But if it often was a kind of Heaven on Earth, Lord, to be in that placid parlor, it could also fly open suddenly like the fiery mouth of hell! At times, pouring over this or that facet of the mural with its creator, I would feel eyes stabbing daggers deep into my back. A quick check would yield nothing certain, but, of course, I suspected the hateful Carolyn. She knows, Lord, I would fearfully tell myself, she knows about my feelings for Emily! She despises me. I saw precisely how low and insignificant I must appear to her. In the night, my bowels burbling senselessly, I would awake from terrifying dreams in which Carolyn’s robed personage, high above me would sit in judgment of this Cleric, then zoom in to halt inches from my face, eyes fixed on my hated wart. Laughter would echo in my head with the taunts of innumerable girlish voices singing “Emery’s got a girlfriend!” “Emery’s got a girlfriend…!”
But in the parlor I held up a mental hand: Stop! How could she know? She couldn’t! My adoring looks in Emily’s direction were always carefully camouflaged; sometimes via an affected yawn, or in the startling confusion of a bible dropped – bam! – to the floor, or under cover of an occasional sudden fit of coughing or laughter. Sometimes – hands rubbing a weary face – an eye might peer through chinks between fingers at the beloved object. So, how could the vicious one know? She couldn’t. My secret was safe and I needn’t worry. I could sip my tea and crunch my crisp with confidence. And I don’t mind saying, there were occasions, Lord – and I say this with all due Respect! – when I could well believe these visits to the Claypeter domicile smacked of the Eternal. True, this may have merely been a lover’s wistful fancy. Which amorous post-adolescent lad is not convinced in just this way? An aura of immutability the like of which is just simply not seen south of the Pearly Gates, Lord – that self-same sort of permanence, of something higher which I have already pronounced upon – it was mine, Lord, mine, as I had known all along it would be. And I was prepared to fight, Father, tooth and nail, bell, book, candle, Holy Cross, whatever, I would fight to the last to defend it. So thought I, and so it would have been, Lord, had the expected frontal assault ever materialized. In fact, it never did.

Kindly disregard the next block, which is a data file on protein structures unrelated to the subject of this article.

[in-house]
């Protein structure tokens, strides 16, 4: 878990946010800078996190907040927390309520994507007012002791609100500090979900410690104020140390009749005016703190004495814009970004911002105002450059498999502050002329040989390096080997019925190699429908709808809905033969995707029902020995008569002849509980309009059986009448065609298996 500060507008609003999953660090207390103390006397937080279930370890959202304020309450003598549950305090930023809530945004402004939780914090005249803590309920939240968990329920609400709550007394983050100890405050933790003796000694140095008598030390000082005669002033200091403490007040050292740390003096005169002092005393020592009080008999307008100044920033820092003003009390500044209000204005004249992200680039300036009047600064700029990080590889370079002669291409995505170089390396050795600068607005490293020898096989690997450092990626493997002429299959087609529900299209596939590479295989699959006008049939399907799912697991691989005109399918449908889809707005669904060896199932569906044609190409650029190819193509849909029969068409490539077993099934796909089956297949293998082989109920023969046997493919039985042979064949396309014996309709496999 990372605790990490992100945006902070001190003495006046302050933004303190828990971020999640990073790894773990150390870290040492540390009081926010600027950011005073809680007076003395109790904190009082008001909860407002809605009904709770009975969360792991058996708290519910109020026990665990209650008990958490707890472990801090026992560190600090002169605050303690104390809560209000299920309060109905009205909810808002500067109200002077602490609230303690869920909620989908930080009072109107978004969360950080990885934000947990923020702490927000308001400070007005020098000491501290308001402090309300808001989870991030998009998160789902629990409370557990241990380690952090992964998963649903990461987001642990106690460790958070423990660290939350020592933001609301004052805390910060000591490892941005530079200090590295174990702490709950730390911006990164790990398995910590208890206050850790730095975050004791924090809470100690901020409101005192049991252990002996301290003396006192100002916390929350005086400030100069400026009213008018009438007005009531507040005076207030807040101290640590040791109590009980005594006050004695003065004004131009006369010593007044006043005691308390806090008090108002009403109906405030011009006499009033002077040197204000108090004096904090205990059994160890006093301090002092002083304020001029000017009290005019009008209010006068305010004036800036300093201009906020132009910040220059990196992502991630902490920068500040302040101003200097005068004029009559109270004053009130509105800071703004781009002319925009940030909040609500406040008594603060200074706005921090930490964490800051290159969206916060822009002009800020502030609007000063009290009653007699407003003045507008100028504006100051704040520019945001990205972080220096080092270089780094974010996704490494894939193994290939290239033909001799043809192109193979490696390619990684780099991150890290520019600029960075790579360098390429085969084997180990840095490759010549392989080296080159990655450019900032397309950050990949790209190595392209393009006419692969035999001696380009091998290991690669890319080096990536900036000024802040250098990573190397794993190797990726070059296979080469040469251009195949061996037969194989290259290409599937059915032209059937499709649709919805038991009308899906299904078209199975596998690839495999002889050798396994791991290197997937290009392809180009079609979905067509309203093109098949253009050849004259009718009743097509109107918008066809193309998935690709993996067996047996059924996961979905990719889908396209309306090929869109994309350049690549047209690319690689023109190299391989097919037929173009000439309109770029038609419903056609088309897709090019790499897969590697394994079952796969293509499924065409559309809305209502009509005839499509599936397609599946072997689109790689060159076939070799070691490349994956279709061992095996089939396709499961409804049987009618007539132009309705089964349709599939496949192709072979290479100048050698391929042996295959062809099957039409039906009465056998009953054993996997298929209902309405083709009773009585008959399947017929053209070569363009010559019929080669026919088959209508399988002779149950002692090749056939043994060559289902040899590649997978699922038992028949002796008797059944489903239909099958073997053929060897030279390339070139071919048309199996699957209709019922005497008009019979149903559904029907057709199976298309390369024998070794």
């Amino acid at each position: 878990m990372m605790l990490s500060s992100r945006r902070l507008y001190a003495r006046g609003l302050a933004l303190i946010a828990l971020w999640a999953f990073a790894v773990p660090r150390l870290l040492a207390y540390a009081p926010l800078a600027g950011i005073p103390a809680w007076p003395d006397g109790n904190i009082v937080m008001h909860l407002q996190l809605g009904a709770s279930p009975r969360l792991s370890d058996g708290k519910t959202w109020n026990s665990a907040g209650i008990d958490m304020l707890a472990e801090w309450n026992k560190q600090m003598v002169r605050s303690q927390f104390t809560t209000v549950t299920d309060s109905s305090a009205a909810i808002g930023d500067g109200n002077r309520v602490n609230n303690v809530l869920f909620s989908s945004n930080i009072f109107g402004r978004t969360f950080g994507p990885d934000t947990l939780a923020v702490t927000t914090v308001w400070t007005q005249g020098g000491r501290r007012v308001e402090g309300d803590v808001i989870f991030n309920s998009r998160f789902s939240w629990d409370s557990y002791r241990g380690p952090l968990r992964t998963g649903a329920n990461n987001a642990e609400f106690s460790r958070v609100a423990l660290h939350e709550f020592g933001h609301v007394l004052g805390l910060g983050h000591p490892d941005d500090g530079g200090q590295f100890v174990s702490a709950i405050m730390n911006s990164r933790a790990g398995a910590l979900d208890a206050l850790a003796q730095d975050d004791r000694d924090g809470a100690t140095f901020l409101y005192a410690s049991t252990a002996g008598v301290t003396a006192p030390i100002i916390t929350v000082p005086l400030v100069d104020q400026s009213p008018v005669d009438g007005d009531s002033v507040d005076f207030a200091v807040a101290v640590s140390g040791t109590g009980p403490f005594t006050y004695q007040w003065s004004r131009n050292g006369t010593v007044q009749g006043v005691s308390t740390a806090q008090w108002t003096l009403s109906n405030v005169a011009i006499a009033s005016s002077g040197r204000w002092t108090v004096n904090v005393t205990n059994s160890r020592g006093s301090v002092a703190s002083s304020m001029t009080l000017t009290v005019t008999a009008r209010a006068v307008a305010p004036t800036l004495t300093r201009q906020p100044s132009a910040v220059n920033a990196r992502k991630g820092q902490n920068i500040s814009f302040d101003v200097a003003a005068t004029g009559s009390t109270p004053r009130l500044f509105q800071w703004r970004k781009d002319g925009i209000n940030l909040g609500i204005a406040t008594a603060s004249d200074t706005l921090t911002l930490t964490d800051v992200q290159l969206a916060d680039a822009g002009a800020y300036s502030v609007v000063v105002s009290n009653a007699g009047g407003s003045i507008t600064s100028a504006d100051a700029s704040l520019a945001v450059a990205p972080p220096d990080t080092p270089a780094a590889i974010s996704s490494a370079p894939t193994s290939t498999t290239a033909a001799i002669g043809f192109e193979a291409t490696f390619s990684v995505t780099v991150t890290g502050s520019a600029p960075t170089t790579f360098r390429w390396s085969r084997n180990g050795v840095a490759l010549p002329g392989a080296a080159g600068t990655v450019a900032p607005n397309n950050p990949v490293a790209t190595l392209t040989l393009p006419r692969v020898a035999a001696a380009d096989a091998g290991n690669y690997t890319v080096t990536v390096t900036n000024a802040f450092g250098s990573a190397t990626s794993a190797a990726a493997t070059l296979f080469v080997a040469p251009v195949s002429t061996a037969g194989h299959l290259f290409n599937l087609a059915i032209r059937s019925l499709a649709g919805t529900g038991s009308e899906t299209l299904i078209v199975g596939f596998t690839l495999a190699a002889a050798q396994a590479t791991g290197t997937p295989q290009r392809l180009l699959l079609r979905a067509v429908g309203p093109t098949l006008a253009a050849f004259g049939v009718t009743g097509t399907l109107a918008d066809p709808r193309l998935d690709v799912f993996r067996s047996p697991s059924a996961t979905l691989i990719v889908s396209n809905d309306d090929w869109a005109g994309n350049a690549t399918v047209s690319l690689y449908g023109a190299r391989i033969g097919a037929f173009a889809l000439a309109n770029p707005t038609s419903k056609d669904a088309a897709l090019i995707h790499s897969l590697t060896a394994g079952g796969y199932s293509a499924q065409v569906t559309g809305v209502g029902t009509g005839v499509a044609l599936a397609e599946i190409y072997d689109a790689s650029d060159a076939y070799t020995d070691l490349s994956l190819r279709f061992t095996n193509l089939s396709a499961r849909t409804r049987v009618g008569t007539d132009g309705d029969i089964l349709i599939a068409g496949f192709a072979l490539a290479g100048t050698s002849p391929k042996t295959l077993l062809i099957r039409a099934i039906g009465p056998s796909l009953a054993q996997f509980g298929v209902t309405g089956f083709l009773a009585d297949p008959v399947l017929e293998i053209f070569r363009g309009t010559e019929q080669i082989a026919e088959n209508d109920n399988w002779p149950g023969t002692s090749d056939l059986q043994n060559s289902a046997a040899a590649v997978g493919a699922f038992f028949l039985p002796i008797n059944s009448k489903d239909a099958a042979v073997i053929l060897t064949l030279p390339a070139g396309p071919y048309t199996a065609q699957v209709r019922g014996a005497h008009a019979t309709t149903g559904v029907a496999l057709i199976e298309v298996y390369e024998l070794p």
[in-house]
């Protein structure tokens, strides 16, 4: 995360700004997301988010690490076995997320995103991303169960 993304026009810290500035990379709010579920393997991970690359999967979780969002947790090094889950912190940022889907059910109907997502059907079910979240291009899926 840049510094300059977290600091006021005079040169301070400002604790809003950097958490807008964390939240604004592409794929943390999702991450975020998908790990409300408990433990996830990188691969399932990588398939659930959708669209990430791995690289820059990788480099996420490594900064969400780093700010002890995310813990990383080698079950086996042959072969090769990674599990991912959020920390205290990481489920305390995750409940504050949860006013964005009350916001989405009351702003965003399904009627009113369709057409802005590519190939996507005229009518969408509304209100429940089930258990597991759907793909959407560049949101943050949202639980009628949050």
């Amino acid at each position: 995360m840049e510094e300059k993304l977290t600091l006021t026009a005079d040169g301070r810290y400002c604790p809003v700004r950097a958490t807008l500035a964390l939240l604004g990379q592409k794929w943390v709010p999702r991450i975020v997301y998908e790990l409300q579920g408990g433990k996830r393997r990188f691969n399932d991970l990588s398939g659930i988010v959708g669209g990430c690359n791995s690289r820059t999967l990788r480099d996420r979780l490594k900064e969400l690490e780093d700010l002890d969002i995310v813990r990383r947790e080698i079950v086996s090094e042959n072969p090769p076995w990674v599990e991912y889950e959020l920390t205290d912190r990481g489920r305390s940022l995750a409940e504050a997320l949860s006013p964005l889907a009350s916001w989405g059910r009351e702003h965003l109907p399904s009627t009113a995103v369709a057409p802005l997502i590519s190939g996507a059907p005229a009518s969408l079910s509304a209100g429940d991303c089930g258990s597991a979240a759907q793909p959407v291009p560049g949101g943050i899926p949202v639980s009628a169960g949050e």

Oh, happy time! Time of expanding horizons, of learning, of growing! There was music, art, literature. Claypeter was intimate with all of it, Lord, and he was easing this Cleric into that world. Sometimes he would read to us, something he was fond of doing. In this way The Canterbury Tales came alive for me. However, some relief was given this Cleric from the confusion of trying to make a lot of sense of the language of these Tales, when Shakespeare’s King Lear was next read. Of course this next reading was also in a language not spoken every day in this Cleric’s experience, at least I was able to make out the struggle between the old King and his three daughters. Three daughters? As we met them in the reading the three Claypeter girls gave no indication of seeing any parallels to their own situation, and when this Cleric gave them each, in turn, a thorough eyeing, nothing was revealed. That it was so apparent to me may well have been the product of my months-long indoctrination sitting at the artist’s feet. Lord, picture then the obvious look of satisfaction adorning the features of this Devout. Kings and Pious Pilgrims danced prettily in my imagination. Finally I was learning things that had seemed too dull to a school-boy who yearned instead to roll fishy-fingered in the saw-dust of meat emporia. The Seminary, of course, had filled us with the capacity for devotion, but the Liberal Arts did not exactly flourish there. Now, things the work-a-day Priest has no time for were at my disposal, abundant, exciting – virtually irresistible!